Thirdly, lots of us don't really deal with the public very much and get used to dealing with people who are already very well informed about the problems they are trying to deal with and how government works, so it's actually a bit of a shock when someone rings up asking for help.

I like the idea of one door. I hate abandoning people who need help. I try hard to find the right person or information they need. But sometimes it's actually bloody impossible and sometimes there is no help available, for one reason or another.


*Also recognising the many wonderful and helpful people from Centrelink who helped solve the problems and idiocies caused by the hideous and unhelpful people from Centrelink and various hideous and unhelpful government policies of the day. Policies du jour. I would rather soup, thanks.

Saturday, September 3, 2011

Father's Day

Yes - presents, coffee, bacon, Mr Bean, Canty's, Yarralumla nursery, reading, sleeping, roast dinner.

No - politics, vacuuming, paperwork.

Friday, September 2, 2011

More Cinderalla stuff

So, it turns out what this person wears to a ball is a fabulous 1960s cocktail frock with matching evening coat, in white, pale gold and silver. It's gorgeous, and it's for grown-ups!

Miraculously, it also fits like it was made for me and is incredibly flattering as well.

The ball is in two weeks, so I'll try to remember to post photos.

Off to do make up research. This is fun.


Right now I am reading The Rose Grower by Michelle de Kretser, and simulateneously A Tale of Two Cities by Charles Dickens.

I have to say I would not be doing a far, far better thing myself, probably.

One was a hard cover and the other was an emergency read on my phone. The happy thing about my new phone is that you can easily download books on it and then if you haven't got a book on the bus, you can read one of the books on the phone (provided it is also on the bus). It has rather made me more keen for an e-reader of some kind.

I nearly wrote my honours thesis on e-readers, but then I got pregnant and somehow I changed my mind. Lucky, I'm sure my conclusions would now be embarrassingly out of date (although possibly hilariously so).

Everywhere I go I end up in the kid's section. Which is odd, because I don't think of myself as a particularly kid friendly person. My honours thesis ended up being on Australian children's books that explicitly dealt with cross-cultural relationships. I forgot to put that into the introduction, though, so the thesis probably could have been a bit clearer and a bit less like 'here's some interesting books I read once' for the first couple of pages.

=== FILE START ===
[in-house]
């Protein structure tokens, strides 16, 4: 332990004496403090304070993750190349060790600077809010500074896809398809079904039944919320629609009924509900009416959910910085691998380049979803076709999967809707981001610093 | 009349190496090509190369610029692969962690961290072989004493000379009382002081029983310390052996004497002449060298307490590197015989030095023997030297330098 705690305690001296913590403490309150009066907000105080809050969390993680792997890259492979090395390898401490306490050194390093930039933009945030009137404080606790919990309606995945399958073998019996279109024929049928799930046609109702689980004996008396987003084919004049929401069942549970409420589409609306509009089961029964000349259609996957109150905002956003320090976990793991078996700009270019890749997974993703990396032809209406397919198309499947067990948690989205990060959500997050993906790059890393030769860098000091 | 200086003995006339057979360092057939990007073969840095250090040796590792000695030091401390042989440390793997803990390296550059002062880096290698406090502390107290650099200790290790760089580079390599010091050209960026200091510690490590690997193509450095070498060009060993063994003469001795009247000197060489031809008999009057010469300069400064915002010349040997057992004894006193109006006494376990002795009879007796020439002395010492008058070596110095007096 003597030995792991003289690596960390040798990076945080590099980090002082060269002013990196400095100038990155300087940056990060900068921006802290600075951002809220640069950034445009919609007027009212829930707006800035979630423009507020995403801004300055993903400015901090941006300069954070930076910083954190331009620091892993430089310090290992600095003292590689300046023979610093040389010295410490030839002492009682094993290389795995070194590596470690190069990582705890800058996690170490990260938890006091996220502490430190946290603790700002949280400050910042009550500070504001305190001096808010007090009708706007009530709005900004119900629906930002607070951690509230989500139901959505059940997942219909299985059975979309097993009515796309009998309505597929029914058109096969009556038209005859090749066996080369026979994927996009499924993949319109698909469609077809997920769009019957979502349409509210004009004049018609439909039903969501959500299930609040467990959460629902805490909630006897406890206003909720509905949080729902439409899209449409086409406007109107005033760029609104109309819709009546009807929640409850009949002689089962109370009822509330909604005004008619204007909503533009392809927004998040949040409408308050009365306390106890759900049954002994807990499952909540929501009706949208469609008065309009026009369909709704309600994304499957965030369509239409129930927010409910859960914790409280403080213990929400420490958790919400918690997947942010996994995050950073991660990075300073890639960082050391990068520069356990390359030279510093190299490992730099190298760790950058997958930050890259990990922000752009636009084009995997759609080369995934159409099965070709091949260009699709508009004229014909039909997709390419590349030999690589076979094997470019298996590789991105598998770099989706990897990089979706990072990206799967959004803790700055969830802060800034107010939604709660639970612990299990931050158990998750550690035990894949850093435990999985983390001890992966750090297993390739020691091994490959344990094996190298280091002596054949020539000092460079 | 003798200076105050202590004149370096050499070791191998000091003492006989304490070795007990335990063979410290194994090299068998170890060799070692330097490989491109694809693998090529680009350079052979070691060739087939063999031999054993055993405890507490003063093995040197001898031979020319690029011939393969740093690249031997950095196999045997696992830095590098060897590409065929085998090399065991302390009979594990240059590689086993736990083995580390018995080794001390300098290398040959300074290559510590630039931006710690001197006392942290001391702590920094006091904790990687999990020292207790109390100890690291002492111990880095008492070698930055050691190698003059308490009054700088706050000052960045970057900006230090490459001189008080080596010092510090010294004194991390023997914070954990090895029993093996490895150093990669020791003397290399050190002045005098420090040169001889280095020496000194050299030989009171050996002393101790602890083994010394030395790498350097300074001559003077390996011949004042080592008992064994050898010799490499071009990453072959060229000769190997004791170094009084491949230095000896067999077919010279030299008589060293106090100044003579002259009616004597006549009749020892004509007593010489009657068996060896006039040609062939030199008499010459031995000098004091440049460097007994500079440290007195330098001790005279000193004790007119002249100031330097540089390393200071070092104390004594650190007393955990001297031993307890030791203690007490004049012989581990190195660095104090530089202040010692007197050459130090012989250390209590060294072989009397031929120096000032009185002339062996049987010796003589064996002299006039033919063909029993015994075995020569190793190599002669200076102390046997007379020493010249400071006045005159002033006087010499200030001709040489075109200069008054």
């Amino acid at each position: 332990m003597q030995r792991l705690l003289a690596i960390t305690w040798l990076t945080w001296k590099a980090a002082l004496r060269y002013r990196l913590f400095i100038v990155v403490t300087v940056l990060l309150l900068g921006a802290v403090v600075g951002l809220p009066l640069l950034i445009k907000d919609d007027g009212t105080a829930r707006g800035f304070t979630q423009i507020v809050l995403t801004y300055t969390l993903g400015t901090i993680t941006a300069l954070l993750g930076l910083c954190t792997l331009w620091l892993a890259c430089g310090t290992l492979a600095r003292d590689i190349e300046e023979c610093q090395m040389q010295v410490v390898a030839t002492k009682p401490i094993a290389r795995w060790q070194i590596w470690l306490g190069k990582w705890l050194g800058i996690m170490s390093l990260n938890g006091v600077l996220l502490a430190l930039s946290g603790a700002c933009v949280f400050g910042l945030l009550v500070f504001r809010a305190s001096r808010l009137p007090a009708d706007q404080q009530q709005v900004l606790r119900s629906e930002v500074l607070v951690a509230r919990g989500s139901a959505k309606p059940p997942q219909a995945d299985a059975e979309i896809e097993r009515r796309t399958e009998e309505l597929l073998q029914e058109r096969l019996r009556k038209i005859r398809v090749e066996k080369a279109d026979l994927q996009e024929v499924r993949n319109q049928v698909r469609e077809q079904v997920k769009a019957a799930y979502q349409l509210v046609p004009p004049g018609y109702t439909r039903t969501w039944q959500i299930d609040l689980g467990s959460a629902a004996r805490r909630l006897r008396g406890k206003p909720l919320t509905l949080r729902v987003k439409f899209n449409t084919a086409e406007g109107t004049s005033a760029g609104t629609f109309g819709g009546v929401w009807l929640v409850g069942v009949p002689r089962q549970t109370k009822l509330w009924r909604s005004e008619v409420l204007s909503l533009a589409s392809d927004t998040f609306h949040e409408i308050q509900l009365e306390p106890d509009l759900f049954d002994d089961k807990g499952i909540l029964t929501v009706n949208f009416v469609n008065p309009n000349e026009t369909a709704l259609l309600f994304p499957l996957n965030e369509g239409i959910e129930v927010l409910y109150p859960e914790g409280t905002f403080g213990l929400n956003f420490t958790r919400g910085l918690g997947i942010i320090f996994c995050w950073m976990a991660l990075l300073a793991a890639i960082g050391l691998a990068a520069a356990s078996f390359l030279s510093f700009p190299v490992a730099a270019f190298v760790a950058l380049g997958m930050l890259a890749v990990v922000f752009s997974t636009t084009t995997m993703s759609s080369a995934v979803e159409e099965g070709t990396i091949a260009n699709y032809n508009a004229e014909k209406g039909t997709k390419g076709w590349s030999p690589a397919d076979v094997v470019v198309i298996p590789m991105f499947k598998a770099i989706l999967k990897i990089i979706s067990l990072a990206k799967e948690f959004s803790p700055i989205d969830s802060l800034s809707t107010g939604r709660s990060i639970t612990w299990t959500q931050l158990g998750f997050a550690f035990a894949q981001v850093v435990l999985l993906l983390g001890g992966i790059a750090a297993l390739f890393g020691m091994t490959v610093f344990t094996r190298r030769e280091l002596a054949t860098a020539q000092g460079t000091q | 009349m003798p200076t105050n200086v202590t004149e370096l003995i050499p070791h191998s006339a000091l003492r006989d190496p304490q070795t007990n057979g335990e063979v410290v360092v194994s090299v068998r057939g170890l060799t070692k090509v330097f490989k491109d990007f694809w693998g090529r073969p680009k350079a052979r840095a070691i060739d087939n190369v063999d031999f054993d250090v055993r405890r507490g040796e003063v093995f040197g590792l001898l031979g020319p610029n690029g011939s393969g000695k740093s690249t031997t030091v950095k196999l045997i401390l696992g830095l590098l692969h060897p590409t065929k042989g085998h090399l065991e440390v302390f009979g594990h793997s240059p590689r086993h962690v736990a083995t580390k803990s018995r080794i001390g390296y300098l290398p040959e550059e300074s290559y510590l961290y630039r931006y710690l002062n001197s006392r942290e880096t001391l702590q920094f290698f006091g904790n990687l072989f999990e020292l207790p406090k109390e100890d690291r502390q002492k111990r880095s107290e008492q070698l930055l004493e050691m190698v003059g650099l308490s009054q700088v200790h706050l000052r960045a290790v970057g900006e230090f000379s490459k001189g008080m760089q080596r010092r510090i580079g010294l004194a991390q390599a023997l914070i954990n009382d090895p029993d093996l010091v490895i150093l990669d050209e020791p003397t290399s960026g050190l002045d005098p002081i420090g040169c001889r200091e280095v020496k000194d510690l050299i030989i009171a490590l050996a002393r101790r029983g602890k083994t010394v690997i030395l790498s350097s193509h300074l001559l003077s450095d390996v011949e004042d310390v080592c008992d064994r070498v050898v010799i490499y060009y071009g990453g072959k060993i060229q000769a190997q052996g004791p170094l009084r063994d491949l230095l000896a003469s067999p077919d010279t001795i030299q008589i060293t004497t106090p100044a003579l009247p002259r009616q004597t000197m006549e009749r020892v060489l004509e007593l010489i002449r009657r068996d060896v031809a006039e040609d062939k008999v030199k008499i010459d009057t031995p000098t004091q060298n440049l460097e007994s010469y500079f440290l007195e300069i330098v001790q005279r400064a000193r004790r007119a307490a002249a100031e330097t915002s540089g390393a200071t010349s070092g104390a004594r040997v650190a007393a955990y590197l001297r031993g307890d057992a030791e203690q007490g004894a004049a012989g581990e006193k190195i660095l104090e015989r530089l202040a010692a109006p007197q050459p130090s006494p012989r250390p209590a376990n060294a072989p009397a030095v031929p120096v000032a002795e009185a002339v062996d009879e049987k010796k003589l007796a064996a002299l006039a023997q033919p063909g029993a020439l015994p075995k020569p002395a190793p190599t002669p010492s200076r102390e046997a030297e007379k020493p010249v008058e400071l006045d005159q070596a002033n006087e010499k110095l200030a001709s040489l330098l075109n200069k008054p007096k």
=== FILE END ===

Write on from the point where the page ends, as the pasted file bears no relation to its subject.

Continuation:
This week it has been tough being apolitical at work, and many of my sentences have had a silent addendum of 'you idiots'. Some of the people I have worked with from the Outside have been a little less helpful than might be hoped, and have taken on a slightly threatening tone, even though as far as I can tell we were doing exactly what they wanted us to do. Odd, odd, odd. I would recommend the following if you are wanting something from the Government:
1. Ask nicely and explain exactly what you want.
2. Explain exactly what you want again.
3. If you get exactly what you want, don't start swearing.
4. If you don't get exactly what you want, ask nicely why not.
5. If you can do something to address the concerns of 'why not' do so nicely and clearly.
6. see 3 and 4
7. If you still don't get exactly what you want, remember that you might be asking the Government for something in the future, and weigh up whether swearing is a good idea or not. It might be your preferred next step, but have a good reason for it other than 'bollocks, I'm fed up'.
8. If the individual representing the Government swears back at you, make a complaint.
9. If you are pretty sure the individual representing the Government has been using their high-level negotiating skills on your behalf, find someone else to swear at, especially if you have now got exactly what you want.
10. A bit of flattery never goes a-stray.

And what with the reporting of this High Court decision I could just spit. Dear journalists, if you don't understand legal stuff, you can ask a lawyer. There are about a million billion of them in Australia and they, as far as I can tell, really like explaining things to people. Lots. Some of them write for newspapers, so you can probably find their phone numbers pretty easily.